Signpost (Weber, Utah), 1985-03-011
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The rock has been found. See page 2 Friday, March 1, 1985 Weber State College Vol. 45 No.36 WSC Budget Approved After Many Revisions by Rae Dawn Olbert Managing Editor The Utah legislature has approved WSC's budget for the 1985-86 school year. However, explained President Rodney H. Brady, the final budget proposal was first sent to the Board of Regents, who made cuts, and then sent to the legislature's management committee, who made further cuts from the budget before sending it to the legislature for approval. Dr. Jerald Storey, vice president for business affairs, said it was "very disappointing" that the original budget proposal wasn't passed. "It's not what we needed" for salary increases and such, he said. Storey said each state agency received a five percent increase for salary adjustments, and Weber State received additional funds to help salaries "catch-up to the market," but the additional monies is not enough. He explained that even though the legislature awarded a specific amount for a specific use, the college has flexibility in deciding how much to use in each area. One example is the $44,000 one-time supplement awarded to non-instructional equipment. Storey said they don't have to use the entire amount for this purpose; it can be spread out to cover other programs as well. Storey explained that instructional equipment (awarded a one-time $360,000 supplement this year) is material used by the students in lab or class. Non-instructional equipment is material used by non-students, such as office material used by administrative secretaries, material used in the physical plant, and others. Other areas receiving budget increases include administrative data processing, current expenditures, new space and travel, said Storey. DUI Roadblocks Roadblocks Unconstitutional, Say Area Attorneys Editor's Note: This is the final in a three-part series dealing with the constitutionality of DUI roadblocks. In this installment, area attorneys present their viewpoint. by Pam Stoker News Editor Its midnight, Friday. The Hometown Police have set up a roadblock on Mainstreet. The Johnson family is coming home from the movies; Sam R. is driving home from a party; John Q. is driving ' to Cheyenne for an early appointment; Tom B. is starting the long drive home from the bar and Sue J. is on her way to work at the hospital. Mr. Johnson slows down for the flashing lights, wondering if there has been an accident. He is annoyed when he discovers it's a roadblock. He grudgingly hands over his license and registration but lets the officers know he is upset. Sam R. is feeling a pleseant glow from the party he just left. He doesn't drink often and tonight he stuck to his three-drink limit. The flashing lights attract his attention and he pulls over, a little surprised at the number of police present. As the officer leans down, he detects the odor of alcohol and asks Sam to pull onto the shoulder of the road. He asks Sam for his license and registration. He then reads to Sam the information pertaining to him from the DUI Summons and Citation. A police van with all the necessary equipment to test for alcohol or drugs is parked nearby. John Q. is angry. Already late for his appointment in Cheyenne, he pulls over. When asked for his license and registration, he mildly protests, knowing any display of anger will cost him more time. Tom B. left the bar unable to stand up without aid. The flashing lights confuse him and he knocks over a stanchion as he attempts to pull his truck behind John Q. The officers detect a very strong odor of alcohol and the eyelight test makes them suspicious of drug usage. He is told to pull over and is read his rights. Sue J. had read about the roadblock in her local newspaper. She knew it might take place on her route to work so she gave herself a few extra minutes to get there. She handed the officer her license and registration without comment.Three of the five were sent on their way. Two remained in custody. Of the two, Sam showed the least amount of alcohol in his blood test. Tom not only N.v "Hmiilblocks" on iii.iy 3 X V ? - r; 4 v r U r I. , V-t. ;. T.f m yu ;j r f7T J "'J : : A. . More lhan 600 people slopped by the Hair Fair yesterday for a free haircut and style. Cosmotology students completed six to eight haircuts each, with hairstyles Signpost pholoMallhew Brown ranging from a little off the top to a full Mohawk. The Cosmotology Department sponsored the Hair Fair to promote the campus awareness program. Report Cards To Carry ACG? by Loretta Park Staff Reporter Upon receiving your report card, have you ever wondered how you did in comparison to the rest of the class? According to Diane M. Kawamura, assistant professor of radiological sciences, students may not have to wonder any longer. Kawamura, chair of the faculty senate admissions and standards committee, said the average class grade (ACG) may be printed on student report cards next fall. The faculty senate is considering a proposal to list the ACG on student's report cards. Kawamura said advantages to printing the ACG on report cards include: " . . . faculty would receive fewer requests from students to change their grades, and students who want to know how they ranked in each class would have the information readily available to them." However, printing the ACG on report cards would require new report card forms, and, according to Kawamura, WSC's computer system does not presently have the capabilities to compute the ACG. She said the computer should be able to compute the ACG by fall of 1985. "The major reason for implementing the ACG at Weber is to give students the advantage of having immediate evaluation of how well they did compared to other students in a particular class," said Kawamura. The University of Utah began printing the ACG on student's report cards in 1977. According to Ron Paterson, registrar at the university, the ACG is used to determine if a student qualifies for honors at graduation. Paterson said one reason the ACG was implemented was to try and curb grade inflation. The ACG was helpful in this respect, he said. Another reason for the ACG was to compare the difficulty of the College of Sciences material to other college's material. Paterson said some of the questions remain unanswered. The faculty senate at WSC has tabled the proposal until they receive more feedback from students as to whether they want the ACG and also more information from other institutions currently using the ACG.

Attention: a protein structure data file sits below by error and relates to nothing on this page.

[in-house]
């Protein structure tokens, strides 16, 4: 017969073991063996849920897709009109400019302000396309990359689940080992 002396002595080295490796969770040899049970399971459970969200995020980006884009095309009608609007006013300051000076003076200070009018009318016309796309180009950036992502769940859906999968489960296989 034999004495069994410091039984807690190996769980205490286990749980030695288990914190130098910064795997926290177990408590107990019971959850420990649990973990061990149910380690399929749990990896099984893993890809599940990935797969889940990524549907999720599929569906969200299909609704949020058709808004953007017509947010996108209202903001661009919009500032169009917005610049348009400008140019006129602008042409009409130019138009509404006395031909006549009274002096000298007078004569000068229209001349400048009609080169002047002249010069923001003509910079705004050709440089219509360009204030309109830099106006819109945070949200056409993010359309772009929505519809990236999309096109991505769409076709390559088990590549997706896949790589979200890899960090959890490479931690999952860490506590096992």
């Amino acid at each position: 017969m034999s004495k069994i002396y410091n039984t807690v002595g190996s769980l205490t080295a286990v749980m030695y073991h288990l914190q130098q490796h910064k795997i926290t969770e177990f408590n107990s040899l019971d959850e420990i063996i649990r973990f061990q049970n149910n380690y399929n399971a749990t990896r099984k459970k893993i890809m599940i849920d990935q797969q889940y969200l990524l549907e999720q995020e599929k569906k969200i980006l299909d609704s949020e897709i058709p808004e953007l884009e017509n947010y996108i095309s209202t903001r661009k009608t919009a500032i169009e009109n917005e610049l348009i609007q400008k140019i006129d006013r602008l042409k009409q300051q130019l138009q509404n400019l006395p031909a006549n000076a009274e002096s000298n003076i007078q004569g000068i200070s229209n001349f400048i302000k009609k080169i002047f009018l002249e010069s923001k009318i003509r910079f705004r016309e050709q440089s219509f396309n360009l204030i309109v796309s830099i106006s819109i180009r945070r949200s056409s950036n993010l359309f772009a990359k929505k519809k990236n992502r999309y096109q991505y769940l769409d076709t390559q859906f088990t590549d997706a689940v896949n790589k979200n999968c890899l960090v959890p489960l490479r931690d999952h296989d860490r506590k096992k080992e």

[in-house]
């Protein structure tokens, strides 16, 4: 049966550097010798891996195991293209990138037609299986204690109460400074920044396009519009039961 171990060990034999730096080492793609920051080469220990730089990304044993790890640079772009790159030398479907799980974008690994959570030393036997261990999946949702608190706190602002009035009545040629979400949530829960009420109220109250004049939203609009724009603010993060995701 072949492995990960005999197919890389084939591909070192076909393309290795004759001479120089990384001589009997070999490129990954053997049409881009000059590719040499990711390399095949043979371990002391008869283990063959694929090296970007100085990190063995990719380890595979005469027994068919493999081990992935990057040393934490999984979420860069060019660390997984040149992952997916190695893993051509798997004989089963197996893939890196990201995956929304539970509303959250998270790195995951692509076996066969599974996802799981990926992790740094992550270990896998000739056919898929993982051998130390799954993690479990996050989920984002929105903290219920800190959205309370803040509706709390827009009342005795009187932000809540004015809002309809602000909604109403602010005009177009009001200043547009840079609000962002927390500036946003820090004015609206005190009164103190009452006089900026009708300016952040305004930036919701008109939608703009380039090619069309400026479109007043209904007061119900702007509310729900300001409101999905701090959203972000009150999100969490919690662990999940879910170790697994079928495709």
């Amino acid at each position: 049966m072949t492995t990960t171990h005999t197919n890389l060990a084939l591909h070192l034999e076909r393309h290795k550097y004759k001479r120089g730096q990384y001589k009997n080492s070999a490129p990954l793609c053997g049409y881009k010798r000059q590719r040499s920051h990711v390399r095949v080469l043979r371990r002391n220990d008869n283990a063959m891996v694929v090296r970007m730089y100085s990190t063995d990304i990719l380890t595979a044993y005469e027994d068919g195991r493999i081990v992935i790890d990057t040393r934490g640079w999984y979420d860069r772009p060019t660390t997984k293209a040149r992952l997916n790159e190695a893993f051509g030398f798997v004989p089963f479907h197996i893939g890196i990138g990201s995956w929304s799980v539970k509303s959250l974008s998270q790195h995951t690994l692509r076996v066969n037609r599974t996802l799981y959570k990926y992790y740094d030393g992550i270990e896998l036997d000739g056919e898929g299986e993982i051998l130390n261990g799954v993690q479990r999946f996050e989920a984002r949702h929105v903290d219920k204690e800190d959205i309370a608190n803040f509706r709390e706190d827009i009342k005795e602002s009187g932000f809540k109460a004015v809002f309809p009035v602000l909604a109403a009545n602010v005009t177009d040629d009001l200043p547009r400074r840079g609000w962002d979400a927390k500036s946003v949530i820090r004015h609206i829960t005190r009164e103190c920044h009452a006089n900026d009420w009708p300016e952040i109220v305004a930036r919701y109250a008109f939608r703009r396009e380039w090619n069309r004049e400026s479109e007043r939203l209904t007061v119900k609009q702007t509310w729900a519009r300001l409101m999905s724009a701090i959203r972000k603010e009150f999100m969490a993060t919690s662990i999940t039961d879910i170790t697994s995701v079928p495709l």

|Title||Signpost (Weber, Utah), 1985-03-01, Vol. 45, No. 36|
|Creator||Weber State College|
|Contributors||Associated Students of Weber College; A generous grant from the Utah State Library and the Institute of Museum and Library Services.|
|Description||Weber's current student newspaper, the Signpost, first appeared on September 29, 1937. For two years prior to that time, campus news was disseminated via announcements posted on a bulletin board known as the "Signpost". As a result, the masthead of the first issue of the paper itself featured a rudimentary wooden sign with the title spelled out in rustic-looking letters. Over the years the paper has been published continuously, though the look, size and style has changed several times.|
|Subject||College student newspapers and periodicals; Weber State College|
|Publisher Digital||Stewart Library, Weber State University|
|Source||University Archives LD5893.W55 S5, Stewart Library, Weber State University|
|Rights Management||Public Domain. Courtesy of University Archives, Stewart Library, Weber State University.|